Power, Sally; Whitty, Geoff (1997). Teaching New Subjects? The Hidden Curriculum of Marketized Education Systems. Many countries have introduced a range of policies that attempt to reformulate the relationships among government, schools, and parents through the application of market forces. This paper looks at the hidden curriculum of marketization and explores the extent to which the recent trend toward quasi-markets in public education systems are permeating the classroom and affecting the nature of educational transmissions. The paper looks at research from England, Australia, New Zealand, and the United States and explores the tension between the overt and "hidden" curriculum of the reforms and its significance for fostering different forms of social solidarity. The paper also connects with discussions on the globalization of education policy and/or broader changes in the nature of modern/postmodern societies, and the role of national education systems in encouraging and/or inhibiting such developments. (Contains 54 references.)   [More]  Descriptors: Corporate Support, Educational Policy, Elementary Secondary Education, Foreign Countries

Zeitschrift fur erziehungs–und socialwissenschaftliche Forschung (Journal for Education and Social Sciences Research) (1984). Zeitschrift fur erziehungs–und sozialwissenschaftliche Forschung (Journal for Education and Social Sciences Research), 1984-1988 (11 issues). Recognizing a growing globalization of nations and cultures, "Zeitschrift fur erziehungs–und sozialwissenchaftliche Forschung" brings together educational and social science research topics that address the interactions between education and society in their pedagogical, social, physical, economic, legal, and administrative dimensions. Broadly, the journal combines and compares the efforts of different social disciplines from many countries and cultures, and disseminates results of empirical study and research, hoping to continue the progress of social and educational theory while simultaneously serving the needs of teachers. This document consists of the 11 issues of this journal issued during its initial 5-year period, 1984-1988 (2 issues per year, with an additional special issue on "Comparative Education" in 1987). Descriptors: Foreign Countries, Global Approach, Intellectual Disciplines, Social Problems

White, Maureen E. (1990). Public Relations State-of-the-Art 2000: A Shift in Perception. This paper begins by examining various definitions of public relations and reviewing the history of the profession. The paper then identifies critical concerns, issues, and trends that both the public relations practitioner and the public will face in the future. These issues include ethics, community relations, communication theory and research, technology, organizational communication, issues management and crisis management, feminization of the profession, minorities in the profession, international and intercultural globalization, accreditation and/or licensing, education and curriculum, and career development. A concluding commentary notes that public relations can be an effective communication tool to clarify issues and reduce uncertainty through information and interaction on an interpersonal or mass level. Appendices contain a definition of public relations adopted by the Public Relations Society of America and a proposal for a public relations concentration in the communication studies department at California State University at Sacramento. Includes approximately 100 references.   [More]  Descriptors: Administration, Career Development, Certification, Communications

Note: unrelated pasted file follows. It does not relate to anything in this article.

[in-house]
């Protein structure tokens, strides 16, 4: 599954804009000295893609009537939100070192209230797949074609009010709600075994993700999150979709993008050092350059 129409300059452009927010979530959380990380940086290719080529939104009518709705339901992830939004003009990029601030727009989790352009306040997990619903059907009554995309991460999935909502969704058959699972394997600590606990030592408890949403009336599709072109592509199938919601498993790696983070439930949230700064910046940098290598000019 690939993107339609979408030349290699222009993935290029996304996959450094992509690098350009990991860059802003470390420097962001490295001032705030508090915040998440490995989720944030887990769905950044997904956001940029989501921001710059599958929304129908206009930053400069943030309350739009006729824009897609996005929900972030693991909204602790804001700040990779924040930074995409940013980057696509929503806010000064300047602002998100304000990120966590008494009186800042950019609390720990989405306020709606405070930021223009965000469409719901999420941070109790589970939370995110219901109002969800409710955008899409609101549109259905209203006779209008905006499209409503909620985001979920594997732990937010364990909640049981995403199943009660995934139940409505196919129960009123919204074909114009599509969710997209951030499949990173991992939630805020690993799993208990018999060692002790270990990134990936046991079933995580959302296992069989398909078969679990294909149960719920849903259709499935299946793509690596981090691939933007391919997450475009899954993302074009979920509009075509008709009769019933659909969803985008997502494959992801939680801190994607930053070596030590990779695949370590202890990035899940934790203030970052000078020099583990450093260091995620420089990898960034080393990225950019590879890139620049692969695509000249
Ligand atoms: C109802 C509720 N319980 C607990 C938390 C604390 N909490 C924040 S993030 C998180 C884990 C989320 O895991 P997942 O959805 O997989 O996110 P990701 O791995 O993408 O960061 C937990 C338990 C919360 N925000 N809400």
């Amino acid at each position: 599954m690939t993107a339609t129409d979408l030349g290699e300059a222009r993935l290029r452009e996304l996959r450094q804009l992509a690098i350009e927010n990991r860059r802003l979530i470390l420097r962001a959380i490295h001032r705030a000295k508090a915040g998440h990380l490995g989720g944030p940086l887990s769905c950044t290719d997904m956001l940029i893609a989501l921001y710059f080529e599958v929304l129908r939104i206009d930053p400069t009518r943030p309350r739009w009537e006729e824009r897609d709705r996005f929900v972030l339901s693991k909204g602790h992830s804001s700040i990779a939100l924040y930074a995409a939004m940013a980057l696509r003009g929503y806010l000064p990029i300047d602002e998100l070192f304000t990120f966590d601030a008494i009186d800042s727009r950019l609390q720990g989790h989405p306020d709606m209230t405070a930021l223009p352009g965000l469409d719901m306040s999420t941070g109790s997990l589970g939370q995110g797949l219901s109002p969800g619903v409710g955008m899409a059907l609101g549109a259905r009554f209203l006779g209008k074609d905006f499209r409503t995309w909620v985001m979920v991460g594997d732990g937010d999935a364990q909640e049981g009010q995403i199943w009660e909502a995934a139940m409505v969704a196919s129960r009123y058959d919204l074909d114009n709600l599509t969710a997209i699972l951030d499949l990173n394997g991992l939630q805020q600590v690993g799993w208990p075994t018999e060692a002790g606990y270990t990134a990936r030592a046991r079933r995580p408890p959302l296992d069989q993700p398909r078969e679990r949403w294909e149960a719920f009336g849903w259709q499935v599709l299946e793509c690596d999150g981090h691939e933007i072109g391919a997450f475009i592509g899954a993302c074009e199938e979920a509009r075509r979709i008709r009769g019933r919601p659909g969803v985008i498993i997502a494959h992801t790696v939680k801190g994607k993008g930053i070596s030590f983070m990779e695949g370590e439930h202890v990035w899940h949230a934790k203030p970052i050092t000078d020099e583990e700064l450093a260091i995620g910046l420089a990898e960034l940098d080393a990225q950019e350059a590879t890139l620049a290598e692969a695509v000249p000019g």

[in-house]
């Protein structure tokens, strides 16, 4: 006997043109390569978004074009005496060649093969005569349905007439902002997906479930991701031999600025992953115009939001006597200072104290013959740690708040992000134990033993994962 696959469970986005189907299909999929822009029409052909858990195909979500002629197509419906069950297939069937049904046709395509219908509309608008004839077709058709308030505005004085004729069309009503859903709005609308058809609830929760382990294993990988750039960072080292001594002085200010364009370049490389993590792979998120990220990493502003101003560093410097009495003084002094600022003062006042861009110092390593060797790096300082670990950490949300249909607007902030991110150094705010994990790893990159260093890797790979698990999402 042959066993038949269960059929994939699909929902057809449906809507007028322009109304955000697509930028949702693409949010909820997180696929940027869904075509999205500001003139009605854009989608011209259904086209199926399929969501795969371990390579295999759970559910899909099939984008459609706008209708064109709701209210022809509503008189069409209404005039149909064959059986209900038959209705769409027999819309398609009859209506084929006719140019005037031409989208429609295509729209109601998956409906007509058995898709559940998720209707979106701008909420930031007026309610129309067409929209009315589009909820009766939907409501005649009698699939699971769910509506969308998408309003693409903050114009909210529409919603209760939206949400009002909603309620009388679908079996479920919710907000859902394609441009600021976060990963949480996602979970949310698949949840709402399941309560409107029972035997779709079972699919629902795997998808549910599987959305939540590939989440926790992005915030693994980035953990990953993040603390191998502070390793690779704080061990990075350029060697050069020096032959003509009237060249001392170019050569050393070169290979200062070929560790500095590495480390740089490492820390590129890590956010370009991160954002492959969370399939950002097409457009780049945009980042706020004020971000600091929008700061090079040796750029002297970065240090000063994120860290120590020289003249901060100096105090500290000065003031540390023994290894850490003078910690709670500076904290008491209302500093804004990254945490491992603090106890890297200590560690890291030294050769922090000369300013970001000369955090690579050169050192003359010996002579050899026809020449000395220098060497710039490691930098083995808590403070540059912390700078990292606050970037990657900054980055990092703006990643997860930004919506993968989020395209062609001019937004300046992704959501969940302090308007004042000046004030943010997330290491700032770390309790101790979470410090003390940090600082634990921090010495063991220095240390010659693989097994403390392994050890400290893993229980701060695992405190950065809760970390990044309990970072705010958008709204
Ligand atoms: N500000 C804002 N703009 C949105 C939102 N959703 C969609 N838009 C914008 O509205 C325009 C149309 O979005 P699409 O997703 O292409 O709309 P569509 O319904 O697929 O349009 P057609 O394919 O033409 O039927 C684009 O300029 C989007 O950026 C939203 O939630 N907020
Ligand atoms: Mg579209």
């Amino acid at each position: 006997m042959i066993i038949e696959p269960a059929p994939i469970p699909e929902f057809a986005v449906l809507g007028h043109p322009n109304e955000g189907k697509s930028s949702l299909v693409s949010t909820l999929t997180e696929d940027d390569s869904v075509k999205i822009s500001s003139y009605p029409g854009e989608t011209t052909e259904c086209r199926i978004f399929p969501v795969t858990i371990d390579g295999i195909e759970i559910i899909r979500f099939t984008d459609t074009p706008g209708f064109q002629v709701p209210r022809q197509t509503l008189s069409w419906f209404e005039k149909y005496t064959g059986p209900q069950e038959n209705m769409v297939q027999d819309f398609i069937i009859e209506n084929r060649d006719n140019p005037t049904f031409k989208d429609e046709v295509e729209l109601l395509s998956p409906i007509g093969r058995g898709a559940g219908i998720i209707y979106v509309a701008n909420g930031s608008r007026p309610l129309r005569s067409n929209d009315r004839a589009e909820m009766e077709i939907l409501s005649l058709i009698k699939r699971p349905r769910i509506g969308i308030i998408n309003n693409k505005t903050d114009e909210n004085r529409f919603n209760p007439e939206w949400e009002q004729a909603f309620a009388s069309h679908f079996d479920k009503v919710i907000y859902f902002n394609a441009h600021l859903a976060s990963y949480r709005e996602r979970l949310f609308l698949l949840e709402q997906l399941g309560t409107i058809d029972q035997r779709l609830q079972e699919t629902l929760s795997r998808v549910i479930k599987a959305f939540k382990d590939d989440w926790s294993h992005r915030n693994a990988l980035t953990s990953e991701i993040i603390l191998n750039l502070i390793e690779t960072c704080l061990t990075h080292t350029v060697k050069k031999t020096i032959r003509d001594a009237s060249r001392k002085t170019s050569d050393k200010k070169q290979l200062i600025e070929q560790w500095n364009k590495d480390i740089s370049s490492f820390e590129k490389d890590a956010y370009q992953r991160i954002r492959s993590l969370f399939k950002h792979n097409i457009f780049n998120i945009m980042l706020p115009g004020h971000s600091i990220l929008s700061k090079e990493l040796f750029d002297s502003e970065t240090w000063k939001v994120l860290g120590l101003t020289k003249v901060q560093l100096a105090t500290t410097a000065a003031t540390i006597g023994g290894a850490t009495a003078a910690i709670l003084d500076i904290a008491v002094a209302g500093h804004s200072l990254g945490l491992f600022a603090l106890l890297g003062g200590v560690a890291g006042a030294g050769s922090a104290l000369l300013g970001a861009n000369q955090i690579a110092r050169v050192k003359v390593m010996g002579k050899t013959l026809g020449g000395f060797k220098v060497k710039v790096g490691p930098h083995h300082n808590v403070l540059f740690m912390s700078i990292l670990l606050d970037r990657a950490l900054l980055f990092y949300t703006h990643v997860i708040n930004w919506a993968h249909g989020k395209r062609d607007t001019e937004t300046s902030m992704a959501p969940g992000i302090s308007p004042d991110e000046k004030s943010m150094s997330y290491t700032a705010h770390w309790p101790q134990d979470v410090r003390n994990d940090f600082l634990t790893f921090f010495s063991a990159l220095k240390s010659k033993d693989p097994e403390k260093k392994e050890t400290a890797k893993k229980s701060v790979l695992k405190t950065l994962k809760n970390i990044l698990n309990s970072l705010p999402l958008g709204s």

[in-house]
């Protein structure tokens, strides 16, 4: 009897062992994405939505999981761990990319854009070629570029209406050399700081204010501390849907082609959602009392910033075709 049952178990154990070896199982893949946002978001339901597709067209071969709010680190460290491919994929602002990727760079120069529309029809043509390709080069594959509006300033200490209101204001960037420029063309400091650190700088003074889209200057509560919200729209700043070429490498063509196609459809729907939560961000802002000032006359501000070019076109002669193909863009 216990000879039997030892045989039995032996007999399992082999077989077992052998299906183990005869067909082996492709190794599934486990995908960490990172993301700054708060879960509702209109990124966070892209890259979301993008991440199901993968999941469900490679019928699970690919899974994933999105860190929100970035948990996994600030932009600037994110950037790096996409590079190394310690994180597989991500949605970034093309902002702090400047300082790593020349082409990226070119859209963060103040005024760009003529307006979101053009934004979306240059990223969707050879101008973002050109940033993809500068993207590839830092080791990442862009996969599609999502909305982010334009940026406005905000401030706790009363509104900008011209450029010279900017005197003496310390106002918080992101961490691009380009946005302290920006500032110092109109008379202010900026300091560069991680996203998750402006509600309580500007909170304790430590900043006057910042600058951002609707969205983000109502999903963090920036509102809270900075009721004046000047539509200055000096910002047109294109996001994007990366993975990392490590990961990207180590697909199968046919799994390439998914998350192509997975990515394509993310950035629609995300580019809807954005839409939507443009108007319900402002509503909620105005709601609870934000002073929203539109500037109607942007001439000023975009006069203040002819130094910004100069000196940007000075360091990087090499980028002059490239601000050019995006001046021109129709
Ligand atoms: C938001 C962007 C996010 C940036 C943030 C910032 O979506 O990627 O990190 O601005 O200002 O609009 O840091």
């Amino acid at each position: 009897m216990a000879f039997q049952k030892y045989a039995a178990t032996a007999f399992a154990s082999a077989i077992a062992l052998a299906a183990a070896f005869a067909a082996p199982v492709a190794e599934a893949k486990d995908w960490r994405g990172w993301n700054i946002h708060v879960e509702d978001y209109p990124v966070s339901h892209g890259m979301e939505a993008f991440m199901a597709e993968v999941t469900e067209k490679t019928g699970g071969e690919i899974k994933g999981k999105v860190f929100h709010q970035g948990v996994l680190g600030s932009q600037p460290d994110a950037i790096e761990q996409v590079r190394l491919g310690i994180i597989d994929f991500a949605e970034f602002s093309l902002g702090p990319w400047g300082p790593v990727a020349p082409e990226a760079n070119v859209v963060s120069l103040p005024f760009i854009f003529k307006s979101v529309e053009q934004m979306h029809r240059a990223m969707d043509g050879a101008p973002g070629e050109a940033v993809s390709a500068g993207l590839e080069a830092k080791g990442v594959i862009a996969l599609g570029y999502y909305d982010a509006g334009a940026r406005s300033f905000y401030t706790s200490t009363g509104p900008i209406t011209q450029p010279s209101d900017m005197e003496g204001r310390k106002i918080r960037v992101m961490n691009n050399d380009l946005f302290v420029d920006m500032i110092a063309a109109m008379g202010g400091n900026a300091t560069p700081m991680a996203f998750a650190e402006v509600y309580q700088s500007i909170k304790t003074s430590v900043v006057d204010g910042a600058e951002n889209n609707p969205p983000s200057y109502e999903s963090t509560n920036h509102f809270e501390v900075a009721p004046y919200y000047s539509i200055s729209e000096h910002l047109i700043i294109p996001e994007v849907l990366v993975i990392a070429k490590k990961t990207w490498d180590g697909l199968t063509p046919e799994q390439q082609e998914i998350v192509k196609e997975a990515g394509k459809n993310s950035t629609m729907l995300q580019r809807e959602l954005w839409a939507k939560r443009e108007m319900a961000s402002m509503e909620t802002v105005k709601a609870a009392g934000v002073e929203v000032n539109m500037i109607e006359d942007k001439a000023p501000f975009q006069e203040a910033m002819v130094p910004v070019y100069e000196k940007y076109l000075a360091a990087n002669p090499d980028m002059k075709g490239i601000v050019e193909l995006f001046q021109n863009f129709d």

Hamblin, Jane A., Ed. (2000). A Walk through Graduate Education: Selected Papers and Speeches of Jules B. LaPidus, President of the Council of Graduate Schools, 1984-2000. This book was created to honor Jules B. LaPidus, retiring president of the Council of Graduate Education, and to preserve his writings and speeches. The papers and speeches of Part 1 show how the author addressed the topical issues of graduate education, moving from observation to direction on research, funding, and preparation of faculty. Part 2 contains speeches and one additional paper aimed at students. Following a preface in which the Board of Directors of the Council of Graduate Schools express their appreciation of LaPidus, these papers are presented: (1) "A Christmas Parable"; (2) "The Professionalization of the Master's Degree"; (3) "Research and the University"; (4) "The Concern for Quality and the Quality of Concern"; (4) "Graduate Education: Perturbations and Prospects"; (5) "Humanizing Graduate Studies in the Humanities"; (6) "The Graduate Pipeline"; (7) "The Strain of Quality"; (8) "Preparing Faculty: Graduate Education's Role"; (9) "Great Expectations: The Role of the American University in the 21st Century"; (10) "Communities of Scholars: Research in the University"; (11) "Some Thoughts on the Relationship between Research and Research Universities"; (12) "A Place for Learning: The University and Society"; (13) "Deja Vu All Over Again"; (14) "Scholarship and Research: Graham's Law Revisited"; (15) "Ph.D.s and Jobs: A World They Never Made"; (16) "Doctoral Education: Preparing for the Future"; (17) "If We Want Things To Stay as They Are, Then Things Will Have To Change"; (18) "The Role of Theses and Dissertations as Independent Works of Scholarship"; (19) "Some Globalization Aspects of Graduate Education"; (20) "Broadening the Scope of Graduate Education: Postbaccalaureate Futures"; (21) "Is What's Past (or Post) Still Prologue? Or 'You Used To Be My Used To Was But Now You Ain't No More'"; (22) "Numbers Last: A Proposal for Improving Departmental or Program Based Graduate Admissions"; (23) "A Passion for Graduate Education"; (24) "An Atlas for Scholars"; (25) "Reducing the Deficit"; and (26) "The Corner of Your Eye." An appendix contains four tributes to Jules B. LaPidus by colleagues. (Contains 125 references.) Descriptors: College Faculty, Educational Finance, Educational Research, Graduate Students